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    FDA Panel Urges Stricter Acne Drug Tracking

    Women Still Having Risky Pregnancies While Taking Accutane

    Potential for Birth Defects continued...

    But Accutane maker Hoffmann-La Roche Inc. reported that 183 women took the drug while pregnant during its strict tracking program, compared with 150 in the year before. Three generic manufacturers reported 19 more cases since December 2002 while using identical tracking programs.

    FDA officials warned that many more women have probably become pregnant while on the drug but have not reported it.

    "We believe these ... cases represent a fraction of what occurs," says Marilyn Pitts, PharmD, a safety evaluator with the FDA's office of drug safety.

    The majority of the pregnancies ended in spontaneous or elective abortions, and regulators have received a handful of reports of birth defects.

    Data show that women usually became pregnant while already taking isotretinoin, suggesting that they did not stick to warnings to use two forms of contraception while on treatment.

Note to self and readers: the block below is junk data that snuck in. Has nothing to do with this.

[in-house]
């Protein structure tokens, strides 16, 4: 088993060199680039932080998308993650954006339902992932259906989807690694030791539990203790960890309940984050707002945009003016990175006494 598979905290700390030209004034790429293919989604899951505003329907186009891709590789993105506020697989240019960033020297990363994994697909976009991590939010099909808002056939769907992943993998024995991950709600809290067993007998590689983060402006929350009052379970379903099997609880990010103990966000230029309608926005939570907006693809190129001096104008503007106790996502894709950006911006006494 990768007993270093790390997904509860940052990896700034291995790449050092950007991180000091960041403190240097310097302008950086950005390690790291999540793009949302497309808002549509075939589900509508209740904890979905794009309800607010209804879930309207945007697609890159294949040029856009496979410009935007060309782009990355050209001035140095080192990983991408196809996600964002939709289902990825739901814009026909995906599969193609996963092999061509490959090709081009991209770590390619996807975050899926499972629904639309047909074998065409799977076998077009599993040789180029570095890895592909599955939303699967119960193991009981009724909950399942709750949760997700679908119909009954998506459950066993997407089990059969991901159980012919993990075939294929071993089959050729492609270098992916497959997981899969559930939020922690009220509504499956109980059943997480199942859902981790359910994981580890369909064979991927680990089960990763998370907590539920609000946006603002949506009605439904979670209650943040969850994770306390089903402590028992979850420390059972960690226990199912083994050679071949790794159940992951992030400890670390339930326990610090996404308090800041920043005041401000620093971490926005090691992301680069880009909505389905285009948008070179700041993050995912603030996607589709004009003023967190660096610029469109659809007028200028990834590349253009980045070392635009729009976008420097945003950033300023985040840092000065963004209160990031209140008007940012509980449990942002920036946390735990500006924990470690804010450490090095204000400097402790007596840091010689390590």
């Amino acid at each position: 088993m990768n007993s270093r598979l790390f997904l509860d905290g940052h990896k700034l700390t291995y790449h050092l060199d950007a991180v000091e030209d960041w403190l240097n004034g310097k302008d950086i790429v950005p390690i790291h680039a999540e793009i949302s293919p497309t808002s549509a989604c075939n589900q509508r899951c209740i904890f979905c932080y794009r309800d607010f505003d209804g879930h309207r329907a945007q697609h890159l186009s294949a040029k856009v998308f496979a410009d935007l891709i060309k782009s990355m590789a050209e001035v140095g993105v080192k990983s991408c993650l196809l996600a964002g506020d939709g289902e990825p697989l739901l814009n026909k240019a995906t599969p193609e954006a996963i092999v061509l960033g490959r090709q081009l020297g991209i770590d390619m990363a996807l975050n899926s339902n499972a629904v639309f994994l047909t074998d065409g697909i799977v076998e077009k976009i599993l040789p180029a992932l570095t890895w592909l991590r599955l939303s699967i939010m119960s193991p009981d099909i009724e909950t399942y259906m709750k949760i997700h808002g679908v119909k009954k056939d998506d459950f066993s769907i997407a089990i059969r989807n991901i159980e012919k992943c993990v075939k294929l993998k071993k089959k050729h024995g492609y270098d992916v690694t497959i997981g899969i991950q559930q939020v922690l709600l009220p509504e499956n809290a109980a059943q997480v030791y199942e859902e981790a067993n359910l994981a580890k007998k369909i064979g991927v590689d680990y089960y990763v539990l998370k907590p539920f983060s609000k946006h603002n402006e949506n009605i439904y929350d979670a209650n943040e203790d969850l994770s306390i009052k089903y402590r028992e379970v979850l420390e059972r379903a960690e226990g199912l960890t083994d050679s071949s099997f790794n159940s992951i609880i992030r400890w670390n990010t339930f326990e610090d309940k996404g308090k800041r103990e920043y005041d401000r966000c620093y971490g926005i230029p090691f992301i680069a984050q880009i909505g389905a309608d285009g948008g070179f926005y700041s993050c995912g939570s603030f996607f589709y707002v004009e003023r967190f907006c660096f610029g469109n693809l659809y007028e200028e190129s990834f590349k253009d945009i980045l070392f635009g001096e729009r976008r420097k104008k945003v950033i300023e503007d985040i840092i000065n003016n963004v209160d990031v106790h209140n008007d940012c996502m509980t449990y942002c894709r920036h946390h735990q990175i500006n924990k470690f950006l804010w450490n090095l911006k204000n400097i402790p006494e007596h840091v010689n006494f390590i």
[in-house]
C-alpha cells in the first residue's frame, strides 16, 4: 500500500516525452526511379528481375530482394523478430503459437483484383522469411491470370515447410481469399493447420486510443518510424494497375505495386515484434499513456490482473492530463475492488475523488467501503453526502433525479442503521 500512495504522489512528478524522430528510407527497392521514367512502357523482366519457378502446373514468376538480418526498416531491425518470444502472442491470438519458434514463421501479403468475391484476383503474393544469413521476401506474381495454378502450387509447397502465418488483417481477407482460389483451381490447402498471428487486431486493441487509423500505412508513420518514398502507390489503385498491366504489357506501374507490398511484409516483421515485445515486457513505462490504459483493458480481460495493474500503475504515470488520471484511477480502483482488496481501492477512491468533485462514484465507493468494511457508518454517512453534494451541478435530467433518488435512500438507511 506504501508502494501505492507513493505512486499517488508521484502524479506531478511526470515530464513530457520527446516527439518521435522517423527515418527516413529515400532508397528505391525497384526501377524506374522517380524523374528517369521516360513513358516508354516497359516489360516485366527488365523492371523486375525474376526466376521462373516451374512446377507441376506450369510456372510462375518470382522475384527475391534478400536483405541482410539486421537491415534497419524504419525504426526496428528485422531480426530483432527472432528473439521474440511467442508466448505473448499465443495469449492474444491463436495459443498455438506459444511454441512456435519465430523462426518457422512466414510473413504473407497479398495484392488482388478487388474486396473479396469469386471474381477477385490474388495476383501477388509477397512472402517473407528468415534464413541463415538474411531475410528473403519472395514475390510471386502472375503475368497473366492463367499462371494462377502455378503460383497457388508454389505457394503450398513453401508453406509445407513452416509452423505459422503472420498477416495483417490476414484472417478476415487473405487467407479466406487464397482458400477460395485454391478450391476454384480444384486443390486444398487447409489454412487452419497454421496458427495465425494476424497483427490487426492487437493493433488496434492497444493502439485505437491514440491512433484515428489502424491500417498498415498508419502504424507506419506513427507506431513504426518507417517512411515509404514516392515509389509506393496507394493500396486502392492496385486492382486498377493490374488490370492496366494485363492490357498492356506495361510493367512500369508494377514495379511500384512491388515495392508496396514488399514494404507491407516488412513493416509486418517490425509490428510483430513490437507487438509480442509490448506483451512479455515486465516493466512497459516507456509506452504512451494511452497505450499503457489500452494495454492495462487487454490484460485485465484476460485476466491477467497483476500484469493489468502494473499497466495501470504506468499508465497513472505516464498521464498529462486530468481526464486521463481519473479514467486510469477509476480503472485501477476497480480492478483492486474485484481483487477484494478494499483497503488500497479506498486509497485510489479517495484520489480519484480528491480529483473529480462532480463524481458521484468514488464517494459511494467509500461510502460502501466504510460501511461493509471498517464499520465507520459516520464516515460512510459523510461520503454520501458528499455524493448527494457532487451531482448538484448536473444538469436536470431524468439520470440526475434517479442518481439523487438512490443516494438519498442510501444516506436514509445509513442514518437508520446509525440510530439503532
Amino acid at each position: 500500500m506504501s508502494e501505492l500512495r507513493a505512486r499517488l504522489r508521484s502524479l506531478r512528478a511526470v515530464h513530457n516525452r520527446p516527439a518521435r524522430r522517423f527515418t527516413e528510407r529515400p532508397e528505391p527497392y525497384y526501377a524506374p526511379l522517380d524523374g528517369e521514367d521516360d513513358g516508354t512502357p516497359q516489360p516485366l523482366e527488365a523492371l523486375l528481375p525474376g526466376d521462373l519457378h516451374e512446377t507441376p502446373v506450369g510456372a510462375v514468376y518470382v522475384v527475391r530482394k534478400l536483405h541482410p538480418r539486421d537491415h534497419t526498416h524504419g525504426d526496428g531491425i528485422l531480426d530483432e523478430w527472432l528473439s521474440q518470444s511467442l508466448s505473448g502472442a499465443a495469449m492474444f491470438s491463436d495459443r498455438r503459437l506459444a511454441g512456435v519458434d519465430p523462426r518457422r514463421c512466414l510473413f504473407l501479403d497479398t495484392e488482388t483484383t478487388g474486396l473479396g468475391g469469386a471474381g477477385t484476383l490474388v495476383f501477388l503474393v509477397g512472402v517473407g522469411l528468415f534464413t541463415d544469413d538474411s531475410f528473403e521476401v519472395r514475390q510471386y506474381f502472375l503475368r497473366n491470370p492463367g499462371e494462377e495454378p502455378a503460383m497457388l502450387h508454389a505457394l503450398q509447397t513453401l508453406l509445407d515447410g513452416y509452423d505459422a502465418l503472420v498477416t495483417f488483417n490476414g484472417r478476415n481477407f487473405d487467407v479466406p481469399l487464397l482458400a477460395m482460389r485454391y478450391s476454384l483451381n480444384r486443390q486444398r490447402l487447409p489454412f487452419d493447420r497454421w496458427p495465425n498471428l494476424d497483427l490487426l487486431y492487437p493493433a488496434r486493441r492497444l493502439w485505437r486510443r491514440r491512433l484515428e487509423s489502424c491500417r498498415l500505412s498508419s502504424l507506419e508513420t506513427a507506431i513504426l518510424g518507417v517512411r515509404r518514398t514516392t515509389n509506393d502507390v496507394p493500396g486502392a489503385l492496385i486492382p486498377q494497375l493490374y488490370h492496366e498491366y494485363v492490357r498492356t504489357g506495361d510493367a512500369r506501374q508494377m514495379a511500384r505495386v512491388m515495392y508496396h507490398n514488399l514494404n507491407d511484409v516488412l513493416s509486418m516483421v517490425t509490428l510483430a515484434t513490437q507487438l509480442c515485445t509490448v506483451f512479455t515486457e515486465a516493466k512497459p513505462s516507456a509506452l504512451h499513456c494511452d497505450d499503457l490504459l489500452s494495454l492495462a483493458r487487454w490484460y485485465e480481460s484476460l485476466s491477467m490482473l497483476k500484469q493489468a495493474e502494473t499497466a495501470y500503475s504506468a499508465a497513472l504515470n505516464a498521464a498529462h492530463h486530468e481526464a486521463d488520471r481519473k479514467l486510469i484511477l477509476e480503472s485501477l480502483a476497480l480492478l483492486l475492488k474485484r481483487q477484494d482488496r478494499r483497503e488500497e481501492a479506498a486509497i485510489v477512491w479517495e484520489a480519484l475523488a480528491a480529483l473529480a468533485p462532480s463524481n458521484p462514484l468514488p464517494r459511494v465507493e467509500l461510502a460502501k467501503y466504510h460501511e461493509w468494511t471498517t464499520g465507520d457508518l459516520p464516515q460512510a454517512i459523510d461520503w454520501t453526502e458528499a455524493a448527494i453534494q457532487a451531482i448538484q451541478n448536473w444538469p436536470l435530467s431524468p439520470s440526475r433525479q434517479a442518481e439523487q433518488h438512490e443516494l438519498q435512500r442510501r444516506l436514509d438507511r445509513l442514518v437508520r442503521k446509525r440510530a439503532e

Patients are displaying "a pattern of failure to comply with the educational messages they receive," says Martin H. Huber, MD, vice president and global head of drug safety at Hoffmann-La Roche.

    Stricter Tracking Standards

    The company and three generic manufacturers will start stricter company-run tracking standards for women taking isotretinoin, including the distribution of unique identification numbers for all patients.

    The numbers would be used in a single, centralized database including qualified doctors, pharmacists, and their patients. Doctors would have negative pregnancy tests confirmed and patients would be required to hear repeated educational messages before they could receive 30-day refills.

    "If they don't access the system properly, they cannot get the product," Huber says.

    Other groups called on the FDA to take stricter action, citing continued pregnancies while women take isotretinoin. The consumer group Public Citizen called on regulators to take the drug out of regular distribution and make it available only under very tightly regulated conditions.

    The tracking programs are "clearly a failure," says Sydney M. Wolfe, director of Public Citizen's health research group. He called on regulators to stop "needless use of a drug that each year causes the need for hundreds of abortions" and birth defects.

    The March of Dimes called on the FDA to mandate stricter tracking programs for the drug. The group released a statement warning that it would call for a ban on oral forms of isotretinoin if the FDA does not mandate stricter tracking standards for women.

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